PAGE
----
I start off up the hill to look at another pad and I hear him say, “Oh, there’s the electrical box.”
Thirty second later I hear a strangled, but manly, scream. My husband is a big, barrel chested Polish man so he does not scream like a girl. My brain immediately has an image of him standing in a puddle with 20K volts rushing through his system and I take off at a run through the trees screaming, (like a girl) “What? What happened.”
All I get in reply is groaning and other various expressions of pain. I come out of the trees to see him on the edge of the deck clutching his knee rocking in pain, behind him, there is a big hole.
Now I’m screwed, there’s no cell phone reception up here, my husband is almost close to twice my size, and there is nothing I can do to help a broken leg.
Do you have any idea how hard it was not to say. “I just told you not to step on that!” I really think I deserve kudos.
Not to worry, my bull of a hubby gasps out, “ACL” meaning that his knee bent backwards again, tearing the tendons. He is such a badass that within seconds he is sitting up, telling me he wants to finish walking the property when the pain subsides enough.
What are you going to do with that kind of courage? I found him a stick, and between that and a little bit of help from me, we hobbled around the acreage. Then went to lunch where we got ice for his knee and two large beers to wash down 4 ibuprofen for his pain. He stayed up all night unable to sleep and took himself to Kaiser the next day alone while I had to drive to LA to spend an absolutely enchanting day at the LA courthouse dealing with some legal crap that should have been settled 14 years ago. On the plus side, I get to visit our daughter, which I try to do for at least a couple days every week.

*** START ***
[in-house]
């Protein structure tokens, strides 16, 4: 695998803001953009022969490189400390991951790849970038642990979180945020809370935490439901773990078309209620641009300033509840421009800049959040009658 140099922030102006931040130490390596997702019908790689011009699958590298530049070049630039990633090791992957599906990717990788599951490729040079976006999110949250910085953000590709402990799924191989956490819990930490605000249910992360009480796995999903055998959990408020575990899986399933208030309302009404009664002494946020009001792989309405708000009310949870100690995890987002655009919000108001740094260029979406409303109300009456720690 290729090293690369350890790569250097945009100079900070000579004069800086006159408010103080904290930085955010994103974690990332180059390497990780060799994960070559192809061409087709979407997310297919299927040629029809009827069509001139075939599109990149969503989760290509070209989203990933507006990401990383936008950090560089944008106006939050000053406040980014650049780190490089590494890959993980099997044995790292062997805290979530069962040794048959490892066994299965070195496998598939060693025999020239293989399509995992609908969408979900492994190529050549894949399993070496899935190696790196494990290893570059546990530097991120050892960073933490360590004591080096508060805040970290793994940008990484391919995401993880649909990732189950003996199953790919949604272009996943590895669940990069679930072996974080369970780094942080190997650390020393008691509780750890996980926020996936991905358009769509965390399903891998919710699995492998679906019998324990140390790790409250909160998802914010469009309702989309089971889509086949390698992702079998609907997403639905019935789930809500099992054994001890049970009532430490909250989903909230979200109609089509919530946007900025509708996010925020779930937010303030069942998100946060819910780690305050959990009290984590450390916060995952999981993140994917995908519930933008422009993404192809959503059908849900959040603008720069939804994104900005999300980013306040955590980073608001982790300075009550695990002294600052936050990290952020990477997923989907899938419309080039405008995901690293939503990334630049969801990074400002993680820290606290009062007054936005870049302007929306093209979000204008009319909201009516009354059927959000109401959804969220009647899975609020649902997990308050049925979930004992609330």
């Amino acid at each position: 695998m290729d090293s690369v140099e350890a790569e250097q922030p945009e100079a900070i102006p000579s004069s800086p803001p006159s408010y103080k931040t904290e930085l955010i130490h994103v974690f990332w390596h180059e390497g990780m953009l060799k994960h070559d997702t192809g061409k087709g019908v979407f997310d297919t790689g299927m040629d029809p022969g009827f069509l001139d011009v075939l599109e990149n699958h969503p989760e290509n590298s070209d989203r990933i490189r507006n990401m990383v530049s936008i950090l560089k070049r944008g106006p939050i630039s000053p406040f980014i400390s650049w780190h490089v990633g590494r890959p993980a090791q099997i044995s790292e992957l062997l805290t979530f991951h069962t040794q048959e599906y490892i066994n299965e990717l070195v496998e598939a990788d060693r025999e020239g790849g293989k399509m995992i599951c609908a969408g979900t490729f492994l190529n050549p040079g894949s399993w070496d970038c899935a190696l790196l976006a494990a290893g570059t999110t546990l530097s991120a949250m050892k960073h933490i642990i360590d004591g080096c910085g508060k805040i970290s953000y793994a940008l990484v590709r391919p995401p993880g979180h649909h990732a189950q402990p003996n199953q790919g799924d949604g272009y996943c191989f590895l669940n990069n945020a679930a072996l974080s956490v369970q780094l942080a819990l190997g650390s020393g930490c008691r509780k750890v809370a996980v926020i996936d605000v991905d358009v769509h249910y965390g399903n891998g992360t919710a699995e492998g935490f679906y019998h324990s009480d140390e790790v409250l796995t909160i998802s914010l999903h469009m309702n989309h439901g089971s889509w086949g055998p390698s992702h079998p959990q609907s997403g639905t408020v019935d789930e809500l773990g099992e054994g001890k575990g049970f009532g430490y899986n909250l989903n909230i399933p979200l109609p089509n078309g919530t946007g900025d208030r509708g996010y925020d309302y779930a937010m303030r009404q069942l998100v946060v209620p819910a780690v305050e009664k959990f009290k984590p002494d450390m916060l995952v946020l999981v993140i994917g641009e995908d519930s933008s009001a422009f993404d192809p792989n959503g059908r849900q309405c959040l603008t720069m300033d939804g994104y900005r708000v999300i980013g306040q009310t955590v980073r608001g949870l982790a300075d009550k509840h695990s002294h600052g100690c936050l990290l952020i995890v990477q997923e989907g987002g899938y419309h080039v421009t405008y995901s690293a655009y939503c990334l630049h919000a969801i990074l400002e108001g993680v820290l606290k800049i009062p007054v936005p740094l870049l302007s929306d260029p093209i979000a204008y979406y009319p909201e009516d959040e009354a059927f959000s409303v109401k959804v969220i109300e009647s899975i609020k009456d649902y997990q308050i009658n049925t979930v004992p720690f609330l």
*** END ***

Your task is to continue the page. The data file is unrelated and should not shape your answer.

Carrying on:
And the fun keeps on coming. While I’m still down south, Joseph calls to tell me that the RV park in the redwoods where we are staying is backing up with sewage. It’s raining and flooding there so we weren’t really surprised. He said it smelled so badly people started leaving.
Then we found out that the real problem was not the flooding, nor indeed the septic system at the park, oh no.
It was us.
Apparently, we confused a roll of regular toilet paper with the biodegradable stuff and it backed up at our connection. So Joseph goes out, in the raging rain, and clears our sewer hose by hand which, when I asked, he would only describe as ‘disgusting’ because he’s a gentleman and he doesn’t want me to know that it was really like that scene in Shawshank Redemption where the Tim Robbins is crawling through a half mile of unimaginable filth and stench puking as he goes. You’ve got to love a man who can act and direct the crap out of Hamlet and then direct the crap out of our trailer in a downpour.
So now we can officially add surviving a shit storm to our list. Literally.
It’s still pouring, I’m still in LA, and the trailer still smells pretty bad from what Joseph tells me. I just keep apologising that I’m not there to help.
On second thought, dealing with my husband, angry, rain and excrement soaked, in intense pain, unable to bend his knee, swearing and cursing and sweating and bleeding might be one more catastrophe than we bargained for.
Probably better that I wasn’t there now that I think of it.
I mean, how much time can you spend at the grocery store?
And after not a half day, but four or five, I really can’t wait to see him. He’s got a lingerie reward coming, after he showers of course.
Get out there and have an adventure!!
It’s worth it.
Shari, February 17, 2017
2 thoughts on “Surviving a Virtual Sh*t Storm”
This is going to make a movie..keep it coming . Feel that a am with you. Love J
Love you girl, you are always with me!!